\[\begin{cases} a^{ 2 }+b^{ 2 }+c^{ 2 }+d^{ 2 }=1 \\\\ K=ab+ac+ad+bc+bd+3cd \end{cases} \]

Let 4 real numbers \(a\), \(b\), \(c\), and \(d\) satisfy the two equations above. If the minimum and maximum values of \(K\) are \(m\) and \(M,\) respectively, what is the value of \( m+M ? \)

Give your answer to 3 decimal places.

A \(k\)-regular graph satisfies the **neighborhood diversity condition** if it is possible to label each vertex with one of \(1, 2, 3, \ldots, k\) such that for each vertex, all its neighbors have different labels.

Determine the sum of all \(n\) satisfying \(1 \le n \le 1000\) such that the \(n\)-hypercube graph satisfies the neighborhood diversity condition.

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**Clarification:**

- In a \(k\)-regular graph, each vertex has \(k\) neighbors.
- An \(n\)-hypercube graph is the graph of an \(n\)-dimensional hypercube. In other words, its vertices are elements of \(\{0,1\}^n\) (that is, \(n\)-tuples with each component 0 or 1), and two vertices are adjacent if and only if they differ in exactly one component.
- The labeling is not necessarily a proper vertex coloring: two adjacent vertices may have the same label.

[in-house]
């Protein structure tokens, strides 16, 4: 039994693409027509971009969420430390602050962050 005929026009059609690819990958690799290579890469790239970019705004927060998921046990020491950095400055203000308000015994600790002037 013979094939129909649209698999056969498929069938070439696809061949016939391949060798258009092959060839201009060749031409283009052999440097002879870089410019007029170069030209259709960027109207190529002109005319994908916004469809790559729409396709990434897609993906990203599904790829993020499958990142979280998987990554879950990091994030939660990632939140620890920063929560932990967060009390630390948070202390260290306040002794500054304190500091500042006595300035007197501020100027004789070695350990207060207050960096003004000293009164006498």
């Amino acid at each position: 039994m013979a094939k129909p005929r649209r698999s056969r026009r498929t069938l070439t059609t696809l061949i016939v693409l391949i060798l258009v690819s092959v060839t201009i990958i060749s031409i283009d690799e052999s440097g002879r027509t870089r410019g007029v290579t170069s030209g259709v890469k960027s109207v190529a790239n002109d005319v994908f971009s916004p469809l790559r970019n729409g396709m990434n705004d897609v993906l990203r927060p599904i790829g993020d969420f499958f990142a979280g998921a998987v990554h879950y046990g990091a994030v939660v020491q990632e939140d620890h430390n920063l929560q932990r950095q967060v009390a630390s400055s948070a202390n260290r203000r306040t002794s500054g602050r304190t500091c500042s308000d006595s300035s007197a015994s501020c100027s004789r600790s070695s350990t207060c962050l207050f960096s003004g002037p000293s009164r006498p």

\[ a^n-b^{n+2}=(a+b)^{n-1}\]

\(a\) and \(b\) are relatively prime positive integers and \(n\, (>1)\) is an integer. Find all solutions to the equation above and enter your answer as \(\sum (a+b+n).\)

This is a generalization of the problem from 1997 Russian Olympiad:

For prime numbers \(p\) and \(q,\) solve \(p^3-q^5=(p+q)^2.\)

On a **projective plane**, there are **points** and **lines**. Points may or may not lie on lines. Given any two points on the plane, there exists a unique line passing through them. Any two lines intersect at exactly one point; that is, for any two lines on the plane, there is a unique point that lie on both of them.

Suppose \(P\) is a set of points and \(L\) is a set of lines on a projective plane. A pair \((p, l)\) with \(p \in P, l \in L\) is called an **incidence** if \(p\) lies on \(l\). Let \(I(n)\) be the maximum number of incidences among all \(P, L\) such that \(|P| = |L| = n\).

For example, \(I(4) = 9\), achieved by having \(P = \{p_1, p_2, p_3, p_4\}\), \(L = \{l_1, l_2, l_3, l_4\}\), and having the set of incidences

\[\big\{(p_2, l_1), (p_3, l_1), (p_4, l_1), (p_1, l_2), (p_2, l_2), (p_1, l_3), (p_3, l_3), (p_1, l_4), (p_4, l_4)\big\}.\]

It can be proven that no configuration can reach more than 9 incidences. Geometrically, the above example can be represented in the following diagram:

However, remember that despite the objects being called points and lines, there is no requirement that they can actually be represented on the standard Euclidean plane.

As it turns out, \(I(n) = \Theta(n^c)\) for some exponent \(c\); in other words, there exist constants \(c, N, C_1, C_2 > 0\) such that for all \(n > N\), we have \(C_1 \cdot n^c \le I(n) \le C_2 \cdot n^c\).

What is the value of \(\lfloor 10000c \rfloor?\)

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**Notation:** \( \lfloor \cdot \rfloor \) denotes the floor function.

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